How do they plant new vines?
With an old tractor, 3 guys, and sophisticated GPS it would appear. It is a methodical and slightly hypnotic process to watch.
As you can see from this image, the tractor has a structure around it, on which two people can sit. The tractor makes a hole, one person (the man in blue) puts a vine in the hole, with another person (the man in the white t-shirt) adding the stake which will provide support to the new vine as it grows and establishes itself.
The man walking behind is the tractor driver! It was fascinating to watch the tractor drive itself along the rows, guided by GPS.
As you can see from the video, the walking-man only leaps into action when they reach the end of a row. Then he gets into the tractor cab, raises the machinery the two planters are sitting on, and reverses the tractor all the way back to the start, ready to plant the next row.
And so they continue. Until the whole parcel of planted with vines. All very neatly and precisely laid out.
Why use GPS when planting new vines?
GPS is used to ensure the vines are planted exactly where they are required. The exact number of vines per row, equally spaced and each row the same distance apart.
The spacing between rows is important, it is crucial that a tractor can fit between the rows for efficient management of the final vines. Vineyard tractors are noticeable narrower than tractors used on normal arable farms.
|Each wine region tends to have a standard distance between vines so tractors can be used interchangeably across plots.This very narrow tractor is in Burgundy.|
Vine density is crucial for wine quality
Most wine appellations have strict rules as to the density of vines, expressed as number of vines per hectare. This is to maintain the quality of the final wine. The higher the density, the more competition there is between the vines for water and nutrients, and the more stressed the vine. The right amount of stress means the quality of the final wine increases.
Since the distance between rows is largely defined by the size of the tractors, to achieve the densities desired, the vineyard owner can only vary the number of vines they plant per row.
Why do stressed vines make better wine?
Vines are naturally vigorous, if they are not stressed, for example they have enough water, they will put their efforts into growing shoots and leaves.
However, if there isn’t enough water, they will go into survival mode. To survive they want to attract birds to eat their grapes, thereby spreading their seed to grow elsewhere. Focusing on producing the best, sweetest grapes is the best way to attract the birds. With the added benefit of providing winemakers with the best grapes for wine.
Why do vine densities vary?
Densities are partly driven by the climatic conditions of the region.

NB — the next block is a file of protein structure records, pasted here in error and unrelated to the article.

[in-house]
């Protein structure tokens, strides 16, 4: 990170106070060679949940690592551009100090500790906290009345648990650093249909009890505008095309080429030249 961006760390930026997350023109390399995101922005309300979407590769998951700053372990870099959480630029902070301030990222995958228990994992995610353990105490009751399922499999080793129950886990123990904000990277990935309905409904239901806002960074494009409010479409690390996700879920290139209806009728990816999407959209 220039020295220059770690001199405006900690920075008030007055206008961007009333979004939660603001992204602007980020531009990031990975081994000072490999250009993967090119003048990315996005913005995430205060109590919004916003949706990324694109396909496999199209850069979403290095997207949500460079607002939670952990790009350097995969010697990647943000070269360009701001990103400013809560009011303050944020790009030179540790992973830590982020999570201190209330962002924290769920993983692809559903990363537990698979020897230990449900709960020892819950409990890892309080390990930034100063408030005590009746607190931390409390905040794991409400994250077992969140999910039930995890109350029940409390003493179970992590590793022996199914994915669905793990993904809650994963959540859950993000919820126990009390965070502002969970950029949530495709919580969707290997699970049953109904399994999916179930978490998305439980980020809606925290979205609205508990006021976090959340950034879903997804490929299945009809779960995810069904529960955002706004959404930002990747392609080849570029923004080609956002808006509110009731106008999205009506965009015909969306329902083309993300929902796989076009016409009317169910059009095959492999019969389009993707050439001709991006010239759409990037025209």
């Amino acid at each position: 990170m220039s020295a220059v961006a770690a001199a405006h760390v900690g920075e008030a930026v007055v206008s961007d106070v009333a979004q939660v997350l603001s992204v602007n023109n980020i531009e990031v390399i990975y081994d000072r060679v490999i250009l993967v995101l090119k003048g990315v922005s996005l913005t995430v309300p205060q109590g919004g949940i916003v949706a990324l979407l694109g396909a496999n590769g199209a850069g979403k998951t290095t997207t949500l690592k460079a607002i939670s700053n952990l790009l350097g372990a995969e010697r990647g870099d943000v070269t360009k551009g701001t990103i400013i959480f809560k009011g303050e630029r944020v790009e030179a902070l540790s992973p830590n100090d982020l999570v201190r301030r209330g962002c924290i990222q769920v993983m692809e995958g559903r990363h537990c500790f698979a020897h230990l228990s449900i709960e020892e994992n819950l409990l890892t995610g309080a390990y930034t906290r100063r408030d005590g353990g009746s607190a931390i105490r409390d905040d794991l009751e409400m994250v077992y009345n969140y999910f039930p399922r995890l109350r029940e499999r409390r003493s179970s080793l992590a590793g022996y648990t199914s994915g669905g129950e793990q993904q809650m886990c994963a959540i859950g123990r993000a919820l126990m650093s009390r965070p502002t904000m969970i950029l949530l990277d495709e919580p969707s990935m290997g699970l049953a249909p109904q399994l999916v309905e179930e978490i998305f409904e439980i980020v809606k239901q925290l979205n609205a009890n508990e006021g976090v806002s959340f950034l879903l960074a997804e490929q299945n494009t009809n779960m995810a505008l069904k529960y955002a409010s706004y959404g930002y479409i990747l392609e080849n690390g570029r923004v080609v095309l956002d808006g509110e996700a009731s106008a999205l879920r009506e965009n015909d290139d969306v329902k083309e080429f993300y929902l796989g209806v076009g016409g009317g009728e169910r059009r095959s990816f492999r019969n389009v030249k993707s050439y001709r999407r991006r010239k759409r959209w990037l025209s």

For example, Pauillac in Bordeaux south-west France usually has sufficient rain throughout the year for the vines, therefore, to ensure the vines are stressed, competition needs to be introduced between them. To do this, vines are planted at high densities (around 10,000 vines per hectare) to ensure there is competition between the vines for water.
Whereas in Priorat in north-east Spain, it is generally very hot and dry in summer, so the vines are already stressed by the lack of water, therefore they plant much lower densities (2,500 to 3,000 vines per hectare) allowing the roots of each vine to grow over a large area to seek out water and nutrients.
Vine density and quality
One of the many things a wine appellation, or AOC will set for wines that are to be labelled under their AOC is the density of plantings per hectare. These differ depending on the quality level expected for that AOC.
For example, in Bordeaux, there are 65 AOCs, with widely differing densities, from 10,000 vines per hectare in the high quality Pauillac AOC to 3,000 in the lower quality Entre Deux Mers.
However, it is important to note that these are minimums, vineyard owners can plant higher densities if they want to make higher quality wines.
How long will new vines take to produce wine?
Although vines start to produce grapes from their first year, for example these vines, being planted in July 2022, will produce grapes on new shoots that grow in summer 2023. These first-year grapes are no use for making wine, not wine you would want to drink anyway.
It takes three years before you get grapes from which you can make anything close to decent wine.
A key thing to remember with grapes for making wine is that they grow in spring from buds retained from the previous year, so they grow on one-year old shoots.
Over the winter, vines are pruned to remove most of the shoots grown the previous summer, leaving one or two suitable shoots for the grapes to grow on the following summer. Therefore, if you plant new vines in 2022 it is summer 2024 before you could have grapes growing on one-year old shoots.
Grapes can form on new shoots created in the year (called lateral shoots) but these grapes are of lower quality and are usually removed and not used for winemaking.
So, by 2024 we should have grapes (two years after planting) that have grown on one-year old shoots and therefore, in theory should be suitable for winemaking.
However, vines need a bit longer to bed-in. For roots to establish and for the grapes to be of sufficient quality to warrant making wine. The standard across the wine-making world is three years from planting before you have grapes for wine.
Quality will be lower in these early years, if you have planted them in the right place and tended them well, they can start to come into their own from the fifth year and can last for 30 to 40 years.
Exceptional vines continue to improve with age and produce wines of exceptional quality and are marketed as such, worth trying if you spot “Old Vine” on a label.
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